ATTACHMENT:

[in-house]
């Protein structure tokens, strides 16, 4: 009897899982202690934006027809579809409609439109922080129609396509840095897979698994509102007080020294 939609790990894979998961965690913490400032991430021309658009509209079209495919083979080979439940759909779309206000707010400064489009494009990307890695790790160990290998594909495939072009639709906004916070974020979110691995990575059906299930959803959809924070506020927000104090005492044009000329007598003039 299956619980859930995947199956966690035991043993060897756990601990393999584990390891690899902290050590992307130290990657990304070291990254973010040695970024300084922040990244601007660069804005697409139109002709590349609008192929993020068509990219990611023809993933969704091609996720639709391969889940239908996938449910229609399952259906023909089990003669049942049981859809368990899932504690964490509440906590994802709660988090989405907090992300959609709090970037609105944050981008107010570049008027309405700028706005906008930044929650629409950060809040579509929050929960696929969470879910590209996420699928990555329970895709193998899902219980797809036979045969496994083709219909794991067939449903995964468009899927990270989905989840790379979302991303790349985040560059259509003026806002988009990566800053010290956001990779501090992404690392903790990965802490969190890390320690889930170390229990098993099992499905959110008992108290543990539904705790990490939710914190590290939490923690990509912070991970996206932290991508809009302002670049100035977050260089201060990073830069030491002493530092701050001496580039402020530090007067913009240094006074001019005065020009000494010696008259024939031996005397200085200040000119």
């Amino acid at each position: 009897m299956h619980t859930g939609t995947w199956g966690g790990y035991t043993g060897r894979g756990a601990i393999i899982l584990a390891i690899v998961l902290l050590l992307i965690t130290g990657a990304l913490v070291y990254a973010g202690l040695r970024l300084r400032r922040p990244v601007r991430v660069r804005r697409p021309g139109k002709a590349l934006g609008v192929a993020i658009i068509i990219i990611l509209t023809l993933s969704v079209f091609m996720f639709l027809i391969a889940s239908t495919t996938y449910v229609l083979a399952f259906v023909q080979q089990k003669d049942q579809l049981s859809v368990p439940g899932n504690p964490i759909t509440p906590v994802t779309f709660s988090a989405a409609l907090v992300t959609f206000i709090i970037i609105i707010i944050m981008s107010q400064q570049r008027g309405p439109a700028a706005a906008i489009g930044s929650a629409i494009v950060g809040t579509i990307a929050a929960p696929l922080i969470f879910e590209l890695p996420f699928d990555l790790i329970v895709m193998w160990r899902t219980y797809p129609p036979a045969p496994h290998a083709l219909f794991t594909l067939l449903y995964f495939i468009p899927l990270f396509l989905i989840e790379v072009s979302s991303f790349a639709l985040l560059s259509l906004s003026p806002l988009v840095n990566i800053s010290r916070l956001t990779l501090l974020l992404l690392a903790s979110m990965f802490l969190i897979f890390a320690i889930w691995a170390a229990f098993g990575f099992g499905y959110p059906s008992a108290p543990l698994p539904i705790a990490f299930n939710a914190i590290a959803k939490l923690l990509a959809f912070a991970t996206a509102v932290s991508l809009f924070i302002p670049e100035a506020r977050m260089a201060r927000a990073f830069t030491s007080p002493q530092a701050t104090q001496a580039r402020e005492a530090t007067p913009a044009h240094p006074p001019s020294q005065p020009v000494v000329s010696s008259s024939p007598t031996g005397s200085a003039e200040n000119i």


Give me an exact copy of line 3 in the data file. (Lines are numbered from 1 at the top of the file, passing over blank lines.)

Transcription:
């Amino acid at each position: 009897m299956h619980t859930g939609t995947w199956g966690g790990y035991t043993g060897r894979g756990a601990i393999i899982l584990a390891i690899v998961l902290l050590l992307i965690t130290g990657a990304l913490v070291y990254a973010g202690l040695r970024l300084r400032r922040p990244v601007r991430v660069r804005r697409p021309g139109k002709a590349l934006g609008v192929a993020i658009i068509i990219i990611l509209t023809l993933s969704v079209f091609m996720f639709l027809i391969a889940s239908t495919t996938y449910v229609l083979a399952f259906v023909q080979q089990k003669d049942q579809l049981s859809v368990p439940g899932n504690p964490i759909t509440p906590v994802t779309f709660s988090a989405a409609l907090v992300t959609f206000i709090i970037i609105i707010i944050m981008s107010q400064q570049r008027g309405p439109a700028a706005a906008i489009g930044s929650a629409i494009v950060g809040t579509i990307a929050a929960p696929l922080i969470f879910e590209l890695p996420f699928d990555l790790i329970v895709m193998w160990r899902t219980y797809p129609p036979a045969p496994h290998a083709l219909f794991t594909l067939l449903y995964f495939i468009p899927l990270f396509l989905i989840e790379v072009s979302s991303f790349a639709l985040l560059s259509l906004s003026p806002l988009v840095n990566i800053s010290r916070l956001t990779l501090l974020l992404l690392a903790s979110m990965f802490l969190i897979f890390a320690i889930w691995a170390a229990f098993g990575f099992g499905y959110p059906s008992a108290p543990l698994p539904i705790a990490f299930n939710a914190i590290a959803k939490l923690l990509a959809f912070a991970t996206a509102v932290s991508l809009f924070i302002p670049e100035a506020r977050m260089a201060r927000a990073f830069t030491s007080p002493q530092a701050t104090q001496a580039r402020e005492a530090t007067p913009a044009h240094p006074p001019s020294q005065p020009v000494v000329s010696s008259s024939p007598t031996g005397s200085a003039e200040n000119i």